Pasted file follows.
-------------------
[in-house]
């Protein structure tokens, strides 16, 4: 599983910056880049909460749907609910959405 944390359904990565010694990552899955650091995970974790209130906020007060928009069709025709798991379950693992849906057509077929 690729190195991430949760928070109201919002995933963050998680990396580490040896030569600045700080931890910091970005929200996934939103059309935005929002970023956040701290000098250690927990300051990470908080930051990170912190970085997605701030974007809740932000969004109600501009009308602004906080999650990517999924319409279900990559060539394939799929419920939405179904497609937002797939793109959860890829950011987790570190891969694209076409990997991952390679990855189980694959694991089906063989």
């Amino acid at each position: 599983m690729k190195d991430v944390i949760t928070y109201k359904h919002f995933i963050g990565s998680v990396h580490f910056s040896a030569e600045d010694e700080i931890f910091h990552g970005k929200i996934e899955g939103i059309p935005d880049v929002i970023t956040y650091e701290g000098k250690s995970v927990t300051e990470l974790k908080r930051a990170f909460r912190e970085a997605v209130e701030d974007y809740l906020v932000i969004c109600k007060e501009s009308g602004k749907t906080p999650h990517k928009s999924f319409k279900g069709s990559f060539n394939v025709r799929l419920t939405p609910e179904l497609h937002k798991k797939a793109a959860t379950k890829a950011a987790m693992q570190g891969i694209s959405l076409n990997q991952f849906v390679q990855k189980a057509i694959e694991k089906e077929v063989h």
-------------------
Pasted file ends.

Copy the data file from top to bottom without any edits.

[in-house]
């Protein structure tokens, strides 16, 4: 599983910056880049909460749907609910959405 944390359904990565010694990552899955650091995970974790209130906020007060928009069709025709798991379950693992849906057509077929 690729190195991430949760928070109201919002995933963050998680990396580490040896030569600045700080931890910091970005929200996934939103059309935005929002970023956040701290000098250690927990300051990470908080930051990170912190970085997605701030974007809740932000969004109600501009009308602004906080999650990517999924319409279900990559060539394939799929419920939405179904497609937002797939793109959860890829950011987790570190891969694209076409990997991952390679990855189980694959694991089906063989």
């Amino acid at each position: 599983m690729k190195d991430v944390i949760t928070y109201k359904h919002f995933i963050g990565s998680v990396h580490f910056s040896a030569e600045d010694e700080i931890f910091h990552g970005k929200i996934e899955g939103i059309p935005d880049v929002i970023t956040y650091e701290g000098k250690s995970v927990t300051e990470l974790k908080r930051a990170f909460r912190e970085a997605v209130e701030d974007y809740l906020v932000i969004c109600k007060e501009s009308g602004k749907t906080p999650h990517k928009s999924f319409k279900g069709s990559f060539n394939v025709r799929l419920t939405p609910e179904l497609h937002k798991k797939a793109a959860t379950k890829a950011a987790m693992q570190g891969i694209s959405l076409n990997q991952f849906v390679q990855k189980a057509i694959e694991k089906e077929v063989h």